What is a Federal Trademark Registration?

A Federal trademark registration (as opposed to a state trademark registration or common law trademark rights) provides constructive nation-wide notice that you are using a mark on the goods and/or services listed in your trademark registration.  In sum, the U.S. Congress expanded common law trademark policy through the enactment of the federal trademark registration system. The federal trademark registration system provides constructive notice to other participants in the marketplace and prospective participants in the marketplace that a registrant is using the federally registered trademark and the federal registration system establishes priority in the rights afforded to the registrant. Federal trademark registration benefits the registrant by providing nationwide notice that the registrant is using the mark, benefits participants in the marketplace by allowing the participants to “rely upon a search of the trademark registry and their own personal knowledge of whether the mark has been used so that what may be substantial expenditures of money promoting the mark will not be wasted,” and benefits the consumer by allowing the consumer to rely on a trademark of a good in making a purchase without having to worry about purchasing a good of different quality than expected. Natural Footwear, Ltd. v Hart, Schaffner & Marx, 760 F.2d 1383, 1395 (3rd Cir. 1985)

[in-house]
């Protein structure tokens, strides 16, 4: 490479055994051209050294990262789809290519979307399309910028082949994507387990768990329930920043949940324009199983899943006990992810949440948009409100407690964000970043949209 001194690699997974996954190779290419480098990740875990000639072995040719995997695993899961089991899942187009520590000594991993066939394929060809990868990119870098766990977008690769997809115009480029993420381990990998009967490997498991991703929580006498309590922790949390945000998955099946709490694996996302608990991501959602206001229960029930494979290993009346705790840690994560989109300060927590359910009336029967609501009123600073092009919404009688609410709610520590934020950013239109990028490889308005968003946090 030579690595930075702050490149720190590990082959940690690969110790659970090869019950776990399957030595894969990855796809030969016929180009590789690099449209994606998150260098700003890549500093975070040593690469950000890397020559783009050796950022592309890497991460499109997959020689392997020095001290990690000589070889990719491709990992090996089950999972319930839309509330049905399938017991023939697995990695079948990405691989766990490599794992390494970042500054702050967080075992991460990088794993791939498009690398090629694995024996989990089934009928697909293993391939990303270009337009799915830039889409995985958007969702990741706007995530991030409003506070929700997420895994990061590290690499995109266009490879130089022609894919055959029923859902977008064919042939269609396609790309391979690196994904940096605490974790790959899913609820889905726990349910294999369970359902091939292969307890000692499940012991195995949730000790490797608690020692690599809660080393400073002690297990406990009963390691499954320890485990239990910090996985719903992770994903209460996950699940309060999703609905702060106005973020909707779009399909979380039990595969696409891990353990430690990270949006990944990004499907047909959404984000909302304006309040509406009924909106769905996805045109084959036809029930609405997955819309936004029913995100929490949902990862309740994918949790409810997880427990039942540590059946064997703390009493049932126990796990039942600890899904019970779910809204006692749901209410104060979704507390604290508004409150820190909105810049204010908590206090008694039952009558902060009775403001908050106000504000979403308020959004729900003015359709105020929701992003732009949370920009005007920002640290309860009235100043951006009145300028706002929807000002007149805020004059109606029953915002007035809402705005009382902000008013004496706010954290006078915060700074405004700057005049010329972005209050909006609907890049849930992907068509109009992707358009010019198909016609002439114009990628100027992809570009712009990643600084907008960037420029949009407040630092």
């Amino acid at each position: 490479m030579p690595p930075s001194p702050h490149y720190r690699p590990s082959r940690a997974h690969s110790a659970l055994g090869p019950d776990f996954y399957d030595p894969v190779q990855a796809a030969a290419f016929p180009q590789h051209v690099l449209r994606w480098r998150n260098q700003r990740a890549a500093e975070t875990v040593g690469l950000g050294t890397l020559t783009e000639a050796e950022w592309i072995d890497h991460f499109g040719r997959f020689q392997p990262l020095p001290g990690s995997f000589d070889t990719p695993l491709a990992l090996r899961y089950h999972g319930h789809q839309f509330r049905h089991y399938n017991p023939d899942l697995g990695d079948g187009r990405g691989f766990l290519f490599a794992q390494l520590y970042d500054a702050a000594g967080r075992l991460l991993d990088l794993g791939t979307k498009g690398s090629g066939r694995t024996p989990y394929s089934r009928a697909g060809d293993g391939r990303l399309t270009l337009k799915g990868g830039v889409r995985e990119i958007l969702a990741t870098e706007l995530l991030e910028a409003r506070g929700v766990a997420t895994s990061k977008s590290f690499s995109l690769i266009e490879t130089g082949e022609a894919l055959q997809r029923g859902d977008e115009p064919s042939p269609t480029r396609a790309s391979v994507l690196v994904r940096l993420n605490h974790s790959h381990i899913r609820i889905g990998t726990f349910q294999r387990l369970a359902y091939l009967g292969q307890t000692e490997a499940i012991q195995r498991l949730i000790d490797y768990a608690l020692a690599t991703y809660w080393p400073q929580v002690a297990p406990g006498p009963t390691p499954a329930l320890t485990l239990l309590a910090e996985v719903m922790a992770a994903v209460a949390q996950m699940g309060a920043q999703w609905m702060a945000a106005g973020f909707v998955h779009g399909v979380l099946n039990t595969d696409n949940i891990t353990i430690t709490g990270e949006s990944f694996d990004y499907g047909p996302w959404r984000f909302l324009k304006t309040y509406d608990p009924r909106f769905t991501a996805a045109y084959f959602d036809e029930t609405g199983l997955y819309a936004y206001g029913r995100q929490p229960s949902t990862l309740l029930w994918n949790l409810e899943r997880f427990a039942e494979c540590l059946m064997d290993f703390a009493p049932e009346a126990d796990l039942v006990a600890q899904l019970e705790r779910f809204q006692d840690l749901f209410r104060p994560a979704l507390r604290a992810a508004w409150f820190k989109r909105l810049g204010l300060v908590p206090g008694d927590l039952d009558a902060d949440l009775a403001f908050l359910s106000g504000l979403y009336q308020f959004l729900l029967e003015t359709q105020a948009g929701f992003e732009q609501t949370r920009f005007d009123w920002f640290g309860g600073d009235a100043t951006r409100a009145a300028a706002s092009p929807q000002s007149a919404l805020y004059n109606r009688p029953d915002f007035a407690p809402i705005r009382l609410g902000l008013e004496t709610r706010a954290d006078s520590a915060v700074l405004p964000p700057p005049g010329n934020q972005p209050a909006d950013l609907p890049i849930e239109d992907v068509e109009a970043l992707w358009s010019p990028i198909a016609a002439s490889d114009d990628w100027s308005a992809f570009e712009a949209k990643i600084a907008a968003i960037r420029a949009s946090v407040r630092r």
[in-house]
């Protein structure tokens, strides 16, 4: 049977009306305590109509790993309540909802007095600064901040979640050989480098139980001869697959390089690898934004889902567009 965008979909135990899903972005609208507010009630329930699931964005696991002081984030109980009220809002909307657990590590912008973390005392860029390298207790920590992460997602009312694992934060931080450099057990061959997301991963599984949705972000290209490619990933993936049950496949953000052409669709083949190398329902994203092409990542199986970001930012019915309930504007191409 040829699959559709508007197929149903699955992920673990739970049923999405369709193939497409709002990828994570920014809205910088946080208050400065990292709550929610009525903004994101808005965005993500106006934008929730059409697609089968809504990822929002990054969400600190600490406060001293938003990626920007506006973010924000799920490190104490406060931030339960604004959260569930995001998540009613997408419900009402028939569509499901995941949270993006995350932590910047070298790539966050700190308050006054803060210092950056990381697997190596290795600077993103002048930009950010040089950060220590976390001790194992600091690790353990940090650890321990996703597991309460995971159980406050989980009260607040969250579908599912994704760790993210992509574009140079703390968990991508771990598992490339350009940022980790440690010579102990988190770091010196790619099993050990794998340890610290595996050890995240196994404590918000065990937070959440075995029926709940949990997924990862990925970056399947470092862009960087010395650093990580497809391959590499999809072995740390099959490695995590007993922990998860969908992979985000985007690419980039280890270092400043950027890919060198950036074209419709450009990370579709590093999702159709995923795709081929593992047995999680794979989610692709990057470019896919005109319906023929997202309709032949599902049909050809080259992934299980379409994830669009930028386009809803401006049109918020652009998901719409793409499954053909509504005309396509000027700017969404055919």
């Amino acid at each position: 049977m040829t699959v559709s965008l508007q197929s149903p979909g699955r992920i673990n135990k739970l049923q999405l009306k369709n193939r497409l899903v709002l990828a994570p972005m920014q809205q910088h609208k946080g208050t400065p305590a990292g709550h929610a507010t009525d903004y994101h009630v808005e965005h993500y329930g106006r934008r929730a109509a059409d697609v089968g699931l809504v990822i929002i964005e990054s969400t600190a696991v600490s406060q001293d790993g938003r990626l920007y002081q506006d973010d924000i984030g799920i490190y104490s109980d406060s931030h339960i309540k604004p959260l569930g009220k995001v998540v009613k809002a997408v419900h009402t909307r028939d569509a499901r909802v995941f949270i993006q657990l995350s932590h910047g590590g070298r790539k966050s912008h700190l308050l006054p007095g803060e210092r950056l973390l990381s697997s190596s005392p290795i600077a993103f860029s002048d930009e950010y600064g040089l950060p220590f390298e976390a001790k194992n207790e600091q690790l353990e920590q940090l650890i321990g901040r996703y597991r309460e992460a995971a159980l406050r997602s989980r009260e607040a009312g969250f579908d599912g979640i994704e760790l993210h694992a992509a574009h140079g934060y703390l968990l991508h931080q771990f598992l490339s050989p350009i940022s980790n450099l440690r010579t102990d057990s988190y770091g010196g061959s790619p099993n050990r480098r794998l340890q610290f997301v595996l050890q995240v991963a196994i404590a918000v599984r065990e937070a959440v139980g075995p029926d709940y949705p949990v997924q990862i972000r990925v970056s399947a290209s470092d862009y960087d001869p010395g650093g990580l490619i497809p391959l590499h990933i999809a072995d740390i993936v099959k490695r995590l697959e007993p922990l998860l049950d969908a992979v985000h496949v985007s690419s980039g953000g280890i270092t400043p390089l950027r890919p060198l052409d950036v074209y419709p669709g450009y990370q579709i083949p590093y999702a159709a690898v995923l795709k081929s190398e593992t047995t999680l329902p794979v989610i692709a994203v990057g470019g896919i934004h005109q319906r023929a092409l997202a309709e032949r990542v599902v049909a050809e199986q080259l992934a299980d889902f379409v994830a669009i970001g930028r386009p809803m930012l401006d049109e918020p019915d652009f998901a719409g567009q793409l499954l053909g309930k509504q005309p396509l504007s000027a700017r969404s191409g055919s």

In sum, a Federal trademark registration provides your company with a legitimate priority date and, in the event other companies unknown to you have been using the mark, locks in the territory of those prior users. Without a federal trademark registration, it is a race between the parties to establish customer recognition, i.e. secondary meaning, of the unregistered mark in unoccupied territory.

Common law trademarks

How do I get a trademark?